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LEAP Program a Resource for Investigators of New Antiretrovirals
February 3, 2016—Baltimore, MD—The Johns Hopkins Center for Clinical Global Health Education, the Johns Hopkins Departments of Medicine and Pharmacology and Molecular Sciences, and the University of Liverpool launched a new website for an NIH-funded drug development resource called the Long-Acting/Extended Release Antiretroviral Resource Program, or LEAP.
LEAP is designed to advance the development of long-lasting therapies for illnesses that require taking medications long-term. Life-long adherence to daily antiretroviral treatment regimens is challenging for patients who have diseases such as HIV and tuberculosis. Clinical researchers are conducting studies that will ultimately lead to the development of antiretroviral therapies that can be administered less frequently, increasing the odds of adherence.
Drug development is risky and expensive, with estimates ranging from hundreds of millions to well into the billions of dollars. Many scientists working outside of the commercial drug industry lack access to technical, clinical, regulatory affairs, and pharmaceutical experts who can help advance development of long-acting/extended release antiretrovirals. The mission of LEAP is to:
- Support scientific innovation through investigator access to broad-based scientific expertise, including the pharmaceutical industry>
- Develop a communications and data hub to support investigators in this field
Provide a Modeling and Simulation Core Service that helps investigators identify the most promising approaches to the development of new products.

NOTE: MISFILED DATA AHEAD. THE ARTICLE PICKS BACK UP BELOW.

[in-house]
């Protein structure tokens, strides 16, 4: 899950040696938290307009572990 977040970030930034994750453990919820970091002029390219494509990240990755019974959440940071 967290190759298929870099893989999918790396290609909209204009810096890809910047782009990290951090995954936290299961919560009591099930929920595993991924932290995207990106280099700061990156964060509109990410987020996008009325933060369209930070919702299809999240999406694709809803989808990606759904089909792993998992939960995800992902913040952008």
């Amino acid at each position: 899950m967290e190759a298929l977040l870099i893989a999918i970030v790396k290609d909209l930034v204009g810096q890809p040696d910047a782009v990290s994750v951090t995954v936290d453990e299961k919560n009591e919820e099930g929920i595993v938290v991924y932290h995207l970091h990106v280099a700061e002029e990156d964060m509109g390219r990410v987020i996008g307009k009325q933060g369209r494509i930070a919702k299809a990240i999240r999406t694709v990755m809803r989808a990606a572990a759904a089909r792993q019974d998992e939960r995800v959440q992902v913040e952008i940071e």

Led by Dr. Charles Flexner, Professor of Medicine in the Divisions of Clinical Pharmacology and Infectious Diseases, and Professor of Pharmacology and Molecular Sciences in the Johns Hopkins University School of Medicine, LEAP activities are governed by an Executive Committee and a Pharmaceutical Advisory Board comprising experts that represent basic and applied research, global health, patient advocacy, and regulatory affairs. The role of these experts is to identify promising approaches and provide expertise on promoting development. A separate TB Working Group will focus specifically on identifying priorities and providing guidance for development of long acting drugs that improve outcomes in tuberculosis treatment.
Flexner, a leading pharmacologist and HIV expert, sees great potential for a network that encourages, nurtures, and advances novel ideas: “Development of long-acting/extended release drugs would effectively eliminate burdensome daily treatment regimens for people living with life-long diseases, and innovators need to be able to communicate, seek advice, and collaborate on ways to advance promising discoveries,” he noted. “We believe the LEAP program can help bring scientific innovation to patients more quickly and, in turn, more cost effectively.”
The LEAP website and portal (www.longactinghiv.org) are central to supporting investigators and facilitating communication. Senior Program Officer Jane McKenzie-White oversees design, implementation, and management of LEAP communications and the website and portal, “The portal is designed to provide resources for investigators, as well as a means to create a community of support for their work.”
A core component of LEAP offers investigators who are working on preclinical and clinical development access to physiologically-based pharmacokinetic predictive modeling services on their projects. Using the Modelling and Simulation Core, directed by Drs. Marco Siccardi and Andrew Owen of the University of Liverpool, several projects per year will be selected for support based on their promise for moving development forward.